‘Break Point,’ by Ollie Ollerton.

This is the third book in the batch recently produced by the DS group of TV’s ‘Who Dares Wins.’

Interestingly, each of the three is quite different in content, though I won’t say too much for fear of dropping some ‘spoilers.

Ollie’s book though, I’d say is a bit more ‘graphic” in detail, describing certain instances in depth. Like Foxy, Ollie is very open about his life and how he ended up where he has. And it’s been a real whirlwind of a journey (God – I hate using that expression!) But it is.

As I’ve said of both Ant and Foxy”s books, this is a riveting read and possibly more than the others, this gives a no holds barred view of life in the Special Forces – and what goes on when the action stops / they are waiting for the action to start.

I’m really glad these guys who served so well and have been through so much, have found another niche in life and, it would seem, contentment.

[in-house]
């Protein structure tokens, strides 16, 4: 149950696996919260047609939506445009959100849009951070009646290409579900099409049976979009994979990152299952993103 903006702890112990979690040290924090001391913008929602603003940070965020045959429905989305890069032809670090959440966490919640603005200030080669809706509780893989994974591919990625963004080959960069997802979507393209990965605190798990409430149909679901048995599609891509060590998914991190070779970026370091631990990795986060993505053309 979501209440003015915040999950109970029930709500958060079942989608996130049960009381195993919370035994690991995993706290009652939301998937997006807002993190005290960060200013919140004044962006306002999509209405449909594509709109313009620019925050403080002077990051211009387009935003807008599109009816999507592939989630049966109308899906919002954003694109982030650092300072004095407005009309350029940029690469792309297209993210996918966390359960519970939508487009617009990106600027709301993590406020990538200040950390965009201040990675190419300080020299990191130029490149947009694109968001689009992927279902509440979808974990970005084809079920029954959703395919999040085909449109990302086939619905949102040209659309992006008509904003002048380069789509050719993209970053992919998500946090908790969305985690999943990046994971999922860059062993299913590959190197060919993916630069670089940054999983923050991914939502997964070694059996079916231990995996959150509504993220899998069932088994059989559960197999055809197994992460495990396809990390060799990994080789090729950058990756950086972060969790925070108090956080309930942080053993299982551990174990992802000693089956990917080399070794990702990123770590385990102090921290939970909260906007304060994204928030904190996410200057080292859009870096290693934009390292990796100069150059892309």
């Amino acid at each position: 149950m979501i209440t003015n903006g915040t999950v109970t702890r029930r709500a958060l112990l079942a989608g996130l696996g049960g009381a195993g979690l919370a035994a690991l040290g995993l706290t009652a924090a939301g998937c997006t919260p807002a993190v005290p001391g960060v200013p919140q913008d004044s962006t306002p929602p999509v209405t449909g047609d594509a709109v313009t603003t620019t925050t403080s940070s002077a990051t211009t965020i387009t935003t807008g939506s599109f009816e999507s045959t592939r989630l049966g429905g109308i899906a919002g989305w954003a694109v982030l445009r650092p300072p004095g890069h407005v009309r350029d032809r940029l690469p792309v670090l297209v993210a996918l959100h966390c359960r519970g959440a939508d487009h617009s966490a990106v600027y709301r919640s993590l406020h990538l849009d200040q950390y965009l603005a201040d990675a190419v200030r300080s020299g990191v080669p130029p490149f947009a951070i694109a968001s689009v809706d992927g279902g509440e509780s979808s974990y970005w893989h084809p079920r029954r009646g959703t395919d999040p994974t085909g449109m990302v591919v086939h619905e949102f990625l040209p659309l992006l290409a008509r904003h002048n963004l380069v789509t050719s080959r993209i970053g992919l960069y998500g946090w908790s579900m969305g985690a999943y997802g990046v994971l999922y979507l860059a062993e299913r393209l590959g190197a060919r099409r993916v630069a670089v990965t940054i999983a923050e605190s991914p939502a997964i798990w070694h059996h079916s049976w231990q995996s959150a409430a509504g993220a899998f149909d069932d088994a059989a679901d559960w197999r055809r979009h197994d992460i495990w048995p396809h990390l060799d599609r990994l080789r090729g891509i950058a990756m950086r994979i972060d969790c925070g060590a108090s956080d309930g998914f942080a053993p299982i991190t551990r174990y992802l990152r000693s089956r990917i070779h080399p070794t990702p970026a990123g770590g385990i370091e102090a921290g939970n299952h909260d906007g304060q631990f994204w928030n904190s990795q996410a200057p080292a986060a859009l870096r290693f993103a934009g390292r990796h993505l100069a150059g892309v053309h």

First Man In.

I read this is about a week,having been given it as a Christmas present.

I have the utmost respect for our Armed forces, and what with the ‘SAS – Who Dares Wins’ TV programme now into its fifth series, I knew more or less what to expect here. But that did not detract from an engrossing and ‘easy’ read.

Autobiographies / biographies are generally interesting I think because there is always something in every book that the reader can relate to. For me, I love the thought of the physical challenges involved in getting to the selection process for the Special Forces. The courage, bravery and mental determination, though absolutely amazes me.

And I didn’t appreciate the difference between the attitudes of those in Para, to those in SBS / SAS. Interesting.

But though Ant’s experiences are all military based, there is so much to take inspiration from and take into one’s own daily life – especially if a ‘leader’ role is called for – be that in a family life situation; sports team or work environment.

Excellent read.

(I’ve already read Jason Fox’s ‘Battle Scars’ book, and that dealt more with the mental side of warfare, though no less riveting. I’ll not be getting hold of Billy and Ollie’s books too.)